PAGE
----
What is Tinnitus?
Tinnitus happens when we consciously hear a sound that does not come from any source outside the body. It is not a disease, but a symptom of an underlying problem.
The noise is usually subjective, meaning that only the person who has tinnitus can hear it. The most common form is a steady, high-pitched ringing. This can be annoying, but it does not usually indicate a serious condition.
In fewer than 1 percent of cases, it may be objective. This means that other people can hear the noise. This type of noise may be caused by cardiovascular or musculoskeletal movements in the person’s body.
Fast facts on what is tinnitus
Here are some key points about tinnitus.
- Around 50 million people experience some form of tinnitus (source American Medical)
- Most tinnitus is due to damage to the cochlea, or inner ear.
- Certain medications can cause or worsen tinnitus, for example, aspirin, particularly in large doses.
- People with tinnitus may be over-sensitive to loud noise.
- Most people learn to live with tinnitus, but help is available for those who find this difficult.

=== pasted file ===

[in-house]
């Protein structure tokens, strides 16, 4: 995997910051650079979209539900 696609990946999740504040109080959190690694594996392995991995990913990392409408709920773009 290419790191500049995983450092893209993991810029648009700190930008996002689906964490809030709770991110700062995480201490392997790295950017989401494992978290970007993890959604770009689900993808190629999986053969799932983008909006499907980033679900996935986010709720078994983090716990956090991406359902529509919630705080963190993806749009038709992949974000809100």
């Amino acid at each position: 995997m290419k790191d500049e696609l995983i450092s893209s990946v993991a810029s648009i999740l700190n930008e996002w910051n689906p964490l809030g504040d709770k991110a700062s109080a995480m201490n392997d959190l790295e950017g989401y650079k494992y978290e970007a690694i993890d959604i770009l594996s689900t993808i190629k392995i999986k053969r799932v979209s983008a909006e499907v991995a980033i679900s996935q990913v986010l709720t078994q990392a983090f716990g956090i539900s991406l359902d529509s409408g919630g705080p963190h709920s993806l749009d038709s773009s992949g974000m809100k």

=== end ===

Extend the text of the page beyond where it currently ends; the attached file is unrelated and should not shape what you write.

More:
Tinnitus is a non-auditory, internal sound that can be intermittent or continuous, in one or both ears, and either low- or high-pitched.
The varying sounds have been described as whistling, chirping, clicking, screeching, hissing, static, roaring, buzzing, pulsing, whooshing, or musical.
What Causes Tinnitus?
Prolonged exposure to loud sounds is the most common cause of tinnitus. Carpenters, pilots, rock musicians, street-repair workers, and landscapers are among those whose jobs put them at risk, as are people who work with chainsaws, guns, or other loud devices or who repeatedly listen to loud music. A single exposure to a sudden extremely loud noise can also cause tinnitus.
There are effective ways to treat tinnitus, but before you can even start, it is advisable to get an independent assessment carried out before you can start.